The Iowa House has approved legislation that attempts to elevate vocational and technical programs in Iowa schools. Representative Mary Ann Hanusa, a Republican from Council Bluffs, says Iowa businesses are struggling to fill high-skill jobs that require more than a high school diploma, but do not require a four-year college degree.
“The bill calls for collaboration between business, between the school districts and between the community colleges and partnerships to help provide opportunities for our students that, in many cases, are not now there,” Hanusa says.
Some regions of the state have that kind of collaboration established already, but the bill aims to ensure all students in Iowa have access to those kinds of career paths. Representative Josh Byrnes, a Republican from Osage, says the bill is the culmination of a two-year task force. Representatives of business and labor organizations as well as educators were part of the effort.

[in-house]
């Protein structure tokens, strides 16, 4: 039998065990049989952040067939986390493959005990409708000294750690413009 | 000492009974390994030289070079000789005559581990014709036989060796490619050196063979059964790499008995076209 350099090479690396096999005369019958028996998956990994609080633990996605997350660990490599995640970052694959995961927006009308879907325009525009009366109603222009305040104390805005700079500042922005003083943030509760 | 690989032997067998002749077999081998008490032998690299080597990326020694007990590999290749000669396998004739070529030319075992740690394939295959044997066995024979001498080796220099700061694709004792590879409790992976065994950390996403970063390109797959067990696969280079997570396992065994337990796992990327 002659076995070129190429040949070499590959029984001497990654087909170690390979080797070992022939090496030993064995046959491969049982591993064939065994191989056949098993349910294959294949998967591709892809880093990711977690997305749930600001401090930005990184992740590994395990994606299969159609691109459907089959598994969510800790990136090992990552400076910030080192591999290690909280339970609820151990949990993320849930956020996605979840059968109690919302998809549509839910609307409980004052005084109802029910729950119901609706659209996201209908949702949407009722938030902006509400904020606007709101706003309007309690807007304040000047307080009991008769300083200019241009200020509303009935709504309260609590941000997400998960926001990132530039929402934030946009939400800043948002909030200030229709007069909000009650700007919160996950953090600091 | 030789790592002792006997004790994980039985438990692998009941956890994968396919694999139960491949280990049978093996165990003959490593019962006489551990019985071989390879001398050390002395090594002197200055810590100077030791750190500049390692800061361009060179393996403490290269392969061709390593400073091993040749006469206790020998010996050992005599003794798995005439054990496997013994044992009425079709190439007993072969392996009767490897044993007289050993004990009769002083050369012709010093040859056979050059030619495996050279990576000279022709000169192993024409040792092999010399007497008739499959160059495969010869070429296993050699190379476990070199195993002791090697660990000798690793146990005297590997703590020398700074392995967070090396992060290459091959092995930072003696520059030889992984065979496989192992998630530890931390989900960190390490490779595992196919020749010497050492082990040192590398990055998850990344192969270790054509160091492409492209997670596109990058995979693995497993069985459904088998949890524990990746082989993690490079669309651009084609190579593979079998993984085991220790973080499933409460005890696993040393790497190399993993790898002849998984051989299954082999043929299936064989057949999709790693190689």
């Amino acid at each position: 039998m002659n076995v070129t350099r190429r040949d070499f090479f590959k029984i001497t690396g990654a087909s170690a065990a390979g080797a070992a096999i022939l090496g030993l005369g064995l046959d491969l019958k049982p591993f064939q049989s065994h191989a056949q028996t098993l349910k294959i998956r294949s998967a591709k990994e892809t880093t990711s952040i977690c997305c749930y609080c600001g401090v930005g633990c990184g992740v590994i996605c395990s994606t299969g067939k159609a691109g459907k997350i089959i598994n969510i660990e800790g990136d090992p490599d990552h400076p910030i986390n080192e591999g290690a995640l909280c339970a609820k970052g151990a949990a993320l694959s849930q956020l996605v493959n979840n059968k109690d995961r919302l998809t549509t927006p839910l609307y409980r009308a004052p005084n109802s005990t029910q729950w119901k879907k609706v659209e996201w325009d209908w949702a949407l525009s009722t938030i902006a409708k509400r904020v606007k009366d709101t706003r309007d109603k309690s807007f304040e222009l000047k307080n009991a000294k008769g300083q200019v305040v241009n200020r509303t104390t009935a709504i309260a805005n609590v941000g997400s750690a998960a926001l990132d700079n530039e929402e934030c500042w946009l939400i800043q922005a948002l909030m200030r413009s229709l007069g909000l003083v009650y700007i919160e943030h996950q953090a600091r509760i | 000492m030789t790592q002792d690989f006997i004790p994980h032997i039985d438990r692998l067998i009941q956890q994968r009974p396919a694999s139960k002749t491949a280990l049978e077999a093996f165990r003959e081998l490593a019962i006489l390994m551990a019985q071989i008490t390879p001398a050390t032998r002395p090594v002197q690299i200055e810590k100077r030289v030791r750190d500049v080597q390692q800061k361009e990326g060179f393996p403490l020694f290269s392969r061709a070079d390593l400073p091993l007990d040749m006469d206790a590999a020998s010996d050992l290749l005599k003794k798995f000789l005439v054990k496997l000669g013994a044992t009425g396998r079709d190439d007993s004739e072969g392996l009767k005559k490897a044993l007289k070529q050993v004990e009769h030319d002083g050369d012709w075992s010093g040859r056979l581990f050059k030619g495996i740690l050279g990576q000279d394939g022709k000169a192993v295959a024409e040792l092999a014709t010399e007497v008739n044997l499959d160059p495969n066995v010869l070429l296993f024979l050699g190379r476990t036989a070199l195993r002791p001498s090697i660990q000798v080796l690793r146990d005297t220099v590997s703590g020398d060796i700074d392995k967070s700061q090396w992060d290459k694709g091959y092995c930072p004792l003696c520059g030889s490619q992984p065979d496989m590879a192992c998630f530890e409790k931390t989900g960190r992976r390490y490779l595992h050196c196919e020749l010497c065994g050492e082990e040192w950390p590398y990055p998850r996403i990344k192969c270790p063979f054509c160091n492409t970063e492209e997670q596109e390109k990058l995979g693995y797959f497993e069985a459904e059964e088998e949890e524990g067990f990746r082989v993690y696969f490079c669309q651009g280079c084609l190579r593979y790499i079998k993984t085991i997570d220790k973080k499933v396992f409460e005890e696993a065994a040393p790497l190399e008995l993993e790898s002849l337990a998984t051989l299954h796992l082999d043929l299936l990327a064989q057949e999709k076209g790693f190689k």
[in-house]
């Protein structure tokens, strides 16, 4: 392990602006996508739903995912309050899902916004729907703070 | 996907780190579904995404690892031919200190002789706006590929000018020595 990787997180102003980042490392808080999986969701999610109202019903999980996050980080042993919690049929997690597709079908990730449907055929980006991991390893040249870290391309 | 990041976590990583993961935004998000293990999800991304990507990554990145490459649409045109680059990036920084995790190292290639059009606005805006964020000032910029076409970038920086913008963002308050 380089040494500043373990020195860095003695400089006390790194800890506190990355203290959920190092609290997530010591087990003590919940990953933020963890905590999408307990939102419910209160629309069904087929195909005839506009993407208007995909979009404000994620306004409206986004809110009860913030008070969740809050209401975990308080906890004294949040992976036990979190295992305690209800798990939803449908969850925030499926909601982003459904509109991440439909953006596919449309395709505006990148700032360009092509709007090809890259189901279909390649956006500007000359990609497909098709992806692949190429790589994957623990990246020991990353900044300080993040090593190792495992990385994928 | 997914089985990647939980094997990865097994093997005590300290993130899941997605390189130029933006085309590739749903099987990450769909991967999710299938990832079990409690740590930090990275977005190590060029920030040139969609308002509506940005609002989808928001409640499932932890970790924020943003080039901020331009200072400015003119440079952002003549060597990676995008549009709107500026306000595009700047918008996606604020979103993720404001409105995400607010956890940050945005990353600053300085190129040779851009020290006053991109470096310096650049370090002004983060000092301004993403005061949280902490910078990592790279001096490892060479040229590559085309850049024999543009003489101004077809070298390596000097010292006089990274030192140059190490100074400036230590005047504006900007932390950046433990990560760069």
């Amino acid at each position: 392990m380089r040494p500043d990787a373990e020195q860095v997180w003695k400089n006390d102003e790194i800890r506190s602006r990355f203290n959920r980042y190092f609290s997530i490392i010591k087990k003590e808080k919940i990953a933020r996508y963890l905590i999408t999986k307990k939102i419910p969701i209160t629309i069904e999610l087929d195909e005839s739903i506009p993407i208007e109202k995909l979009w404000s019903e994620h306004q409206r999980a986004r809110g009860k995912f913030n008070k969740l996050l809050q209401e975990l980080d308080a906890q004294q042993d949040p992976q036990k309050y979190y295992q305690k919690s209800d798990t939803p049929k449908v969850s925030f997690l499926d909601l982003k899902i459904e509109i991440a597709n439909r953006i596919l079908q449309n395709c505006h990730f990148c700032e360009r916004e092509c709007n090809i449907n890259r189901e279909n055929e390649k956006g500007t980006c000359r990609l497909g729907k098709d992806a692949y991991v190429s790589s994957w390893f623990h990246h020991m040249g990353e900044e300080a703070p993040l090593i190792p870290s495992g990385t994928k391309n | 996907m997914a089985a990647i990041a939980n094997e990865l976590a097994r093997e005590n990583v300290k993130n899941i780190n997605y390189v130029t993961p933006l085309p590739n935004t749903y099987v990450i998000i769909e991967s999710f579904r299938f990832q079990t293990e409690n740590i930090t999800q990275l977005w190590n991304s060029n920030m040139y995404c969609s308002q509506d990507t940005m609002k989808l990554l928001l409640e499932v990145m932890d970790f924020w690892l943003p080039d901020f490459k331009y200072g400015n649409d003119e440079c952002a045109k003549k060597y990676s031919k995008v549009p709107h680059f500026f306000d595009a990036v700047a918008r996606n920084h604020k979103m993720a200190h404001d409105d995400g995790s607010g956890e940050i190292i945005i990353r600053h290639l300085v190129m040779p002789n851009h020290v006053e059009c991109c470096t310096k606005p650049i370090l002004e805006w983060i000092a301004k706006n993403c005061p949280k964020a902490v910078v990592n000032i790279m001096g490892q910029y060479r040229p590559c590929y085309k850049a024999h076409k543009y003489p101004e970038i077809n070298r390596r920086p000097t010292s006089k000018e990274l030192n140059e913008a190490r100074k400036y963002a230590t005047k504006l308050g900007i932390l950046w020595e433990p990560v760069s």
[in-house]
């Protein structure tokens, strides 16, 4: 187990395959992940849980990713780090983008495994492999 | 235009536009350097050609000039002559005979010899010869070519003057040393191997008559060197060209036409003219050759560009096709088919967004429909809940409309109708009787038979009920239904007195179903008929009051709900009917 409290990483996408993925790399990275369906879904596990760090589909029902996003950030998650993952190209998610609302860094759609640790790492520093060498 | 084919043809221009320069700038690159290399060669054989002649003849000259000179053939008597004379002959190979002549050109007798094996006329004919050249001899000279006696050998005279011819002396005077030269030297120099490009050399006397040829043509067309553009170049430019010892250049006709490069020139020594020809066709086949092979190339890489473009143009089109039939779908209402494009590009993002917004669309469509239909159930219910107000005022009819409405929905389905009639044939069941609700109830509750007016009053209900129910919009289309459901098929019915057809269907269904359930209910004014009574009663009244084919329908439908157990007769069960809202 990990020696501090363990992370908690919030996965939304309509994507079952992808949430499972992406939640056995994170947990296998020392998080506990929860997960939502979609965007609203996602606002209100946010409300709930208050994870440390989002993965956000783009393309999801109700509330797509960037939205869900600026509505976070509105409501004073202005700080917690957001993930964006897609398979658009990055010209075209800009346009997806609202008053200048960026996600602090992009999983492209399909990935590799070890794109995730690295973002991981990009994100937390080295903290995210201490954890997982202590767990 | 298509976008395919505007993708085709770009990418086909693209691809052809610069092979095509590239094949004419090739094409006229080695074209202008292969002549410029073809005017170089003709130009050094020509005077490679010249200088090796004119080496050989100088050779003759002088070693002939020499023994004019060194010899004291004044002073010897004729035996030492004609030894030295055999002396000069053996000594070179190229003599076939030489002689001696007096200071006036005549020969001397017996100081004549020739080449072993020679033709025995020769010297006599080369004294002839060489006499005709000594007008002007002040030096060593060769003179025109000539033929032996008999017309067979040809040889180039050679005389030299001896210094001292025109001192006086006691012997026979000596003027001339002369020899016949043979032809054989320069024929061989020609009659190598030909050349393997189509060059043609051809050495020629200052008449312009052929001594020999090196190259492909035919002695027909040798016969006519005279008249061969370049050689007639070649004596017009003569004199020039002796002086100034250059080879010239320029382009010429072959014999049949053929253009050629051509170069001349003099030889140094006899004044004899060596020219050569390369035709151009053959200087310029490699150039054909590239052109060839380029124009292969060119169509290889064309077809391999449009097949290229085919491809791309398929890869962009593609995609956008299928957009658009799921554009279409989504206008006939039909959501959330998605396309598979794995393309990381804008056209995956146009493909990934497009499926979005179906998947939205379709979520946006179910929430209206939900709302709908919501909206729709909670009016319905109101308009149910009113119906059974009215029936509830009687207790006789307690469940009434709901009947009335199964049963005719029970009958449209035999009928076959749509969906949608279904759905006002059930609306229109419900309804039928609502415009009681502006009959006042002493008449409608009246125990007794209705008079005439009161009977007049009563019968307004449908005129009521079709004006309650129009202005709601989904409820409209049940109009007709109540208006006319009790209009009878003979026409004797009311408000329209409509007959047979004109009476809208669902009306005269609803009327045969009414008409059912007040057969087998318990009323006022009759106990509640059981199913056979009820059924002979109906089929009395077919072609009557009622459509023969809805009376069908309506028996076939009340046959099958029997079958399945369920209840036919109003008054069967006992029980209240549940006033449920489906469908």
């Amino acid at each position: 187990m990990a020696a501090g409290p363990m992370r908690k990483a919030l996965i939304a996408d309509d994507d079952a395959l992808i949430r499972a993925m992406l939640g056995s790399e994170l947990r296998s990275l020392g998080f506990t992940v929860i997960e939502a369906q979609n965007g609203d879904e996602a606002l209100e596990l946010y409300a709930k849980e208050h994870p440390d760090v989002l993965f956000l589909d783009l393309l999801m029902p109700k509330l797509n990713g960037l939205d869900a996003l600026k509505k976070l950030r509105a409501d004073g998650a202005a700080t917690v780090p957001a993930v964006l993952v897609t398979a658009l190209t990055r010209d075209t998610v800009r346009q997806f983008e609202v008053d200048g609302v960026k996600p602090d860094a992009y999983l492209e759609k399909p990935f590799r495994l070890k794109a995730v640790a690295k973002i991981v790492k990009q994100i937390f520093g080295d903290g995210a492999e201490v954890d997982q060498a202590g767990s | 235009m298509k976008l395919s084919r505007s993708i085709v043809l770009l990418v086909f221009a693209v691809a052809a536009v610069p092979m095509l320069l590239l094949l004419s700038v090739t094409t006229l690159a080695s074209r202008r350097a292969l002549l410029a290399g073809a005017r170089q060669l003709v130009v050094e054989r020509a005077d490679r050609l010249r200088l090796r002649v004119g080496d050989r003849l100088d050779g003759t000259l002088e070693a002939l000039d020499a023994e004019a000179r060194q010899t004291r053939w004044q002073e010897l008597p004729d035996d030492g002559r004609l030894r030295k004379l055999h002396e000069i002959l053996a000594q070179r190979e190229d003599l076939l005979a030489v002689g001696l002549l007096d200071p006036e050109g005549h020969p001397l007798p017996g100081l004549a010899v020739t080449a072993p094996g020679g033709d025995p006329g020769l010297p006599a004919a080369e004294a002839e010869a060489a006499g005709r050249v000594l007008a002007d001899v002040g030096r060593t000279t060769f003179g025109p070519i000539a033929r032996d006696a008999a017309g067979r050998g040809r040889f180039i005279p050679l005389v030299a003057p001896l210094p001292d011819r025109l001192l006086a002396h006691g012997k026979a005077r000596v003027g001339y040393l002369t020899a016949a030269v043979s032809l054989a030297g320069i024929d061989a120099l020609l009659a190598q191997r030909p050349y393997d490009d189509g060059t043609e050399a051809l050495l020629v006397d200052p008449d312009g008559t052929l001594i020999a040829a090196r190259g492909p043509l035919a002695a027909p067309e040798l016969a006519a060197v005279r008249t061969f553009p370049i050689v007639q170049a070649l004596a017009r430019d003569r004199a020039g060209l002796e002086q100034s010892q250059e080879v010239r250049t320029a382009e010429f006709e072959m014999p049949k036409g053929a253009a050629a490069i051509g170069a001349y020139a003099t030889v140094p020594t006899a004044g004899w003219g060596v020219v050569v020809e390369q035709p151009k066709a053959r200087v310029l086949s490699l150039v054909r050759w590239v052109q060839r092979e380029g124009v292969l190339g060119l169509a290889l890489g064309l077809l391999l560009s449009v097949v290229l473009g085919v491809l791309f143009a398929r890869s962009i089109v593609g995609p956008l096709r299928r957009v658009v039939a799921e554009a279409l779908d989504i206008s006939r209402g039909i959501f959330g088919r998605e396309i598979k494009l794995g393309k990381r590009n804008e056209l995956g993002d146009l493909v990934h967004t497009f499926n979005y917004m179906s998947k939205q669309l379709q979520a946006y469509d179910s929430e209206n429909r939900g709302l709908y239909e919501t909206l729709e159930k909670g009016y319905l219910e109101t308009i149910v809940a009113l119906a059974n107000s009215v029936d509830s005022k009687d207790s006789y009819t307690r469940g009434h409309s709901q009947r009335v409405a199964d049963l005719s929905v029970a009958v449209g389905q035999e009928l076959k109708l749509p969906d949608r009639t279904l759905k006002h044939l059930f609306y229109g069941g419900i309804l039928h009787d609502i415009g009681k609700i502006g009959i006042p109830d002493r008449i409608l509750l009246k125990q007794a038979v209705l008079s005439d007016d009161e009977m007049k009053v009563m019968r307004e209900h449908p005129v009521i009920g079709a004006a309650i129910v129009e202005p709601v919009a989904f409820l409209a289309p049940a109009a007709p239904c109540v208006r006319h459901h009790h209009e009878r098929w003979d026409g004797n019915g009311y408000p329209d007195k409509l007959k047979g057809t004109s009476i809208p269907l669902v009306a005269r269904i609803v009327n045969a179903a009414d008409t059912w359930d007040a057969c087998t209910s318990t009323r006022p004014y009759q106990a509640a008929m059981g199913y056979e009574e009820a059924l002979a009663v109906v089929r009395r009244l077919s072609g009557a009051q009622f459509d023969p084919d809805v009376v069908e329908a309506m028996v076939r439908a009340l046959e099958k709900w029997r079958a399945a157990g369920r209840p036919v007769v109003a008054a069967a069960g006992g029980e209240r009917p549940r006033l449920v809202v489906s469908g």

“This is a big issue in the state of Iowa,” Byrnes says. “We’ve got a shortage of workers.”
Representative Ron Jorgensen, a Republican from Sioux City, is chairman of the House Education Committee.
“I think this is an important piece of legislation backed by a lot of people, from a lot of hard work,” Jorgensen says.
The bill passed by unanimous vote in the House and now goes to the Senate.
Representative Cindy Winckler, a Democerat from Davenport who voted for the bill, nonetheless says the legislation is flawed because there’s no money in the bill for career and technical education programs in Iowa’s middle schools and high schools.
“I appreciate all the work that has been done on this bill and I know that labor and industry have had a significant role in identifying what we need to do,” Winckler says. “I’m not sure that we have a clear path to how we would accomplish it.”
The bill calls for all Iowa schools to establish advisory boards so local businesses and community college officials can provide input to improve a district’s vocational and technical programs.